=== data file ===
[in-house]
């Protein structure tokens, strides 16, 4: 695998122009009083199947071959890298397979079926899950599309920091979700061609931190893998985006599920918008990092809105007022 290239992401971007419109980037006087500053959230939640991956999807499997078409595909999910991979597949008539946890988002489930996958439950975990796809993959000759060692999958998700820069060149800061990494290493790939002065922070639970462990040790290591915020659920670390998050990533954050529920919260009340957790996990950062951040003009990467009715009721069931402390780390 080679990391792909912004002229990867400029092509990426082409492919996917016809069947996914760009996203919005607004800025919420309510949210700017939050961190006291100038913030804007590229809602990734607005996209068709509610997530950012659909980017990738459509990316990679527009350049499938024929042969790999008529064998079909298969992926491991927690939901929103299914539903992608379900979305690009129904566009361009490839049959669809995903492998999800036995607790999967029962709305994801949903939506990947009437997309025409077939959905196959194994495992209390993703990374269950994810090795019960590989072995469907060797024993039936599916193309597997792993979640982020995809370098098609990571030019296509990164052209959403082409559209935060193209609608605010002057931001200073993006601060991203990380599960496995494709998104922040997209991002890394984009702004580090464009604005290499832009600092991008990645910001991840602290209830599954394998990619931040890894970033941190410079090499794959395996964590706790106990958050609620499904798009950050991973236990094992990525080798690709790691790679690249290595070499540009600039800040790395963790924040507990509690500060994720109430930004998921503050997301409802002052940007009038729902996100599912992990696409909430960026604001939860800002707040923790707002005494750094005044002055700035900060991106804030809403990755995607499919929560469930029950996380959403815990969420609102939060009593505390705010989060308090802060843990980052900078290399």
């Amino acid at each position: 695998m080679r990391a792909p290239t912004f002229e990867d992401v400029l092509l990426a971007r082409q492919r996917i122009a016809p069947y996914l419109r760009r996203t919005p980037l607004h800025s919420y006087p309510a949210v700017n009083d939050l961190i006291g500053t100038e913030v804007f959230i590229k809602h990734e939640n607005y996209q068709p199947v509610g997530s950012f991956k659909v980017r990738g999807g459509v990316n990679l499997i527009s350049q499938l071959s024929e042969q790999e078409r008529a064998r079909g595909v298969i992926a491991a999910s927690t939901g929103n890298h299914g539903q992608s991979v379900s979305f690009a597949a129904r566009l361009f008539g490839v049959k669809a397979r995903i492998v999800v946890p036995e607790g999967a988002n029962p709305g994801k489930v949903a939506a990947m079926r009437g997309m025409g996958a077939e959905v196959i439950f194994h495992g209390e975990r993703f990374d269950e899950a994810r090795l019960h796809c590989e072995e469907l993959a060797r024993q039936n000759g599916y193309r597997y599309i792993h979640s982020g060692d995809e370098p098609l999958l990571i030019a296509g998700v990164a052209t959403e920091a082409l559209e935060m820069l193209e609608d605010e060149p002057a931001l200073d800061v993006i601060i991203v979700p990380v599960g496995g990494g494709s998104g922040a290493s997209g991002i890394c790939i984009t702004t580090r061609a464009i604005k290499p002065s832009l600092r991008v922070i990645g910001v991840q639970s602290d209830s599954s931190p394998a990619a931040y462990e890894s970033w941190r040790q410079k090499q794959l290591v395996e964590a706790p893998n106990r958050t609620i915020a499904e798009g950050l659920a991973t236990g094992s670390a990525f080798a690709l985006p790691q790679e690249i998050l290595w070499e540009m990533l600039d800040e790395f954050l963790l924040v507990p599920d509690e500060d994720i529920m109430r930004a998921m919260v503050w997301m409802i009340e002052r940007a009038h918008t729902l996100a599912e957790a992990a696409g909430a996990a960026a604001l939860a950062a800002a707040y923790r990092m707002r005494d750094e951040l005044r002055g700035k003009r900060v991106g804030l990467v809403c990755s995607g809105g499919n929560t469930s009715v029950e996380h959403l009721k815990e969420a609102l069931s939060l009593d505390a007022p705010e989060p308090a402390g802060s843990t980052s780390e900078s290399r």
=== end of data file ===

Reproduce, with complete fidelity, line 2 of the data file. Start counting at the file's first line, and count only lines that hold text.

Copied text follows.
């Protein structure tokens, strides 16, 4: 695998122009009083199947071959890298397979079926899950599309920091979700061609931190893998985006599920918008990092809105007022 290239992401971007419109980037006087500053959230939640991956999807499997078409595909999910991979597949008539946890988002489930996958439950975990796809993959000759060692999958998700820069060149800061990494290493790939002065922070639970462990040790290591915020659920670390998050990533954050529920919260009340957790996990950062951040003009990467009715009721069931402390780390 080679990391792909912004002229990867400029092509990426082409492919996917016809069947996914760009996203919005607004800025919420309510949210700017939050961190006291100038913030804007590229809602990734607005996209068709509610997530950012659909980017990738459509990316990679527009350049499938024929042969790999008529064998079909298969992926491991927690939901929103299914539903992608379900979305690009129904566009361009490839049959669809995903492998999800036995607790999967029962709305994801949903939506990947009437997309025409077939959905196959194994495992209390993703990374269950994810090795019960590989072995469907060797024993039936599916193309597997792993979640982020995809370098098609990571030019296509990164052209959403082409559209935060193209609608605010002057931001200073993006601060991203990380599960496995494709998104922040997209991002890394984009702004580090464009604005290499832009600092991008990645910001991840602290209830599954394998990619931040890894970033941190410079090499794959395996964590706790106990958050609620499904798009950050991973236990094992990525080798690709790691790679690249290595070499540009600039800040790395963790924040507990509690500060994720109430930004998921503050997301409802002052940007009038729902996100599912992990696409909430960026604001939860800002707040923790707002005494750094005044002055700035900060991106804030809403990755995607499919929560469930029950996380959403815990969420609102939060009593505390705010989060308090802060843990980052900078290399």